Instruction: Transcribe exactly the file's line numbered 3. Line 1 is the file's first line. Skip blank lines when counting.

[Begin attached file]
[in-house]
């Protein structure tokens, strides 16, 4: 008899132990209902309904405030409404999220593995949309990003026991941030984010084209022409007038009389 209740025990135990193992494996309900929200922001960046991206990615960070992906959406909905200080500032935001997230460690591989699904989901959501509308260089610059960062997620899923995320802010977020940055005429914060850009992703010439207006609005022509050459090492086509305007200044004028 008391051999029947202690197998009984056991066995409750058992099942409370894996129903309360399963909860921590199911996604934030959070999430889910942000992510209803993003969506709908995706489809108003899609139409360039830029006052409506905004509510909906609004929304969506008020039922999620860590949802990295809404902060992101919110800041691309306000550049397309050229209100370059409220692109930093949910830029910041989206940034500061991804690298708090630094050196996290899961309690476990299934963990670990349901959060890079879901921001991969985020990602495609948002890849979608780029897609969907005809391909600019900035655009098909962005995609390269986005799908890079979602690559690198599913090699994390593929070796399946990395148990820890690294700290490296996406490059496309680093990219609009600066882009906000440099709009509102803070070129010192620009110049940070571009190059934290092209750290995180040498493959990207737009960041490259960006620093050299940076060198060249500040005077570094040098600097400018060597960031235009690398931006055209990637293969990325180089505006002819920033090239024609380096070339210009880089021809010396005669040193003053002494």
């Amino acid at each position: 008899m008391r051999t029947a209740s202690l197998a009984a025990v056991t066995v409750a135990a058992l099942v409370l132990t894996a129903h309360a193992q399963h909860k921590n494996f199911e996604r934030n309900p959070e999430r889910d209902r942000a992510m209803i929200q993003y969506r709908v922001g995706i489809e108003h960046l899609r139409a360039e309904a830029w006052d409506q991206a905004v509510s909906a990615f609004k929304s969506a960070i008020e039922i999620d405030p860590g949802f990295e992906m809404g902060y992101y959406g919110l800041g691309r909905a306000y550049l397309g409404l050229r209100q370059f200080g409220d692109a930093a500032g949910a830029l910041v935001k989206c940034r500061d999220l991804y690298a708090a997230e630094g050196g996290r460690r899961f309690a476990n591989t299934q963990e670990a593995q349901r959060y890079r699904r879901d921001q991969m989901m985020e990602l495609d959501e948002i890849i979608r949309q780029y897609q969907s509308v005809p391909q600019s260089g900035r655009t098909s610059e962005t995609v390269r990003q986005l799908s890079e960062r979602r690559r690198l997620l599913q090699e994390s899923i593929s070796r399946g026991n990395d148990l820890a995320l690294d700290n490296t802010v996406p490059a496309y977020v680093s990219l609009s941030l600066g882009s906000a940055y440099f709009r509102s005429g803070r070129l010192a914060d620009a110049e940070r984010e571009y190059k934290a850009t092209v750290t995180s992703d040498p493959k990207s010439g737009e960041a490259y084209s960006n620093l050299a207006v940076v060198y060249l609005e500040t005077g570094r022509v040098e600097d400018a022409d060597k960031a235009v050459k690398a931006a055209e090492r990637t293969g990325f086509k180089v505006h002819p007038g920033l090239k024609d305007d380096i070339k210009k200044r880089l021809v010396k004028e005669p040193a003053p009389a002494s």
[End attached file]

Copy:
């Amino acid at each position: 008899m008391r051999t029947a209740s202690l197998a009984a025990v056991t066995v409750a135990a058992l099942v409370l132990t894996a129903h309360a193992q399963h909860k921590n494996f199911e996604r934030n309900p959070e999430r889910d209902r942000a992510m209803i929200q993003y969506r709908v922001g995706i489809e108003h960046l899609r139409a360039e309904a830029w006052d409506q991206a905004v509510s909906a990615f609004k929304s969506a960070i008020e039922i999620d405030p860590g949802f990295e992906m809404g902060y992101y959406g919110l800041g691309r909905a306000y550049l397309g409404l050229r209100q370059f200080g409220d692109a930093a500032g949910a830029l910041v935001k989206c940034r500061d999220l991804y690298a708090a997230e630094g050196g996290r460690r899961f309690a476990n591989t299934q963990e670990a593995q349901r959060y890079r699904r879901d921001q991969m989901m985020e990602l495609d959501e948002i890849i979608r949309q780029y897609q969907s509308v005809p391909q600019s260089g900035r655009t098909s610059e962005t995609v390269r990003q986005l799908s890079e960062r979602r690559r690198l997620l599913q090699e994390s899923i593929s070796r399946g026991n990395d148990l820890a995320l690294d700290n490296t802010v996406p490059a496309y977020v680093s990219l609009s941030l600066g882009s906000a940055y440099f709009r509102s005429g803070r070129l010192a914060d620009a110049e940070r984010e571009y190059k934290a850009t092209v750290t995180s992703d040498p493959k990207s010439g737009e960041a490259y084209s960006n620093l050299a207006v940076v060198y060249l609005e500040t005077g570094r022509v040098e600097d400018a022409d060597k960031a235009v050459k690398a931006a055209e090492r990637t293969g990325f086509k180089v505006h002819p007038g920033l090239k024609d305007d380096i070339k210009k200044r880089l021809v010396k004028e005669p040193a003053p009389a002494s």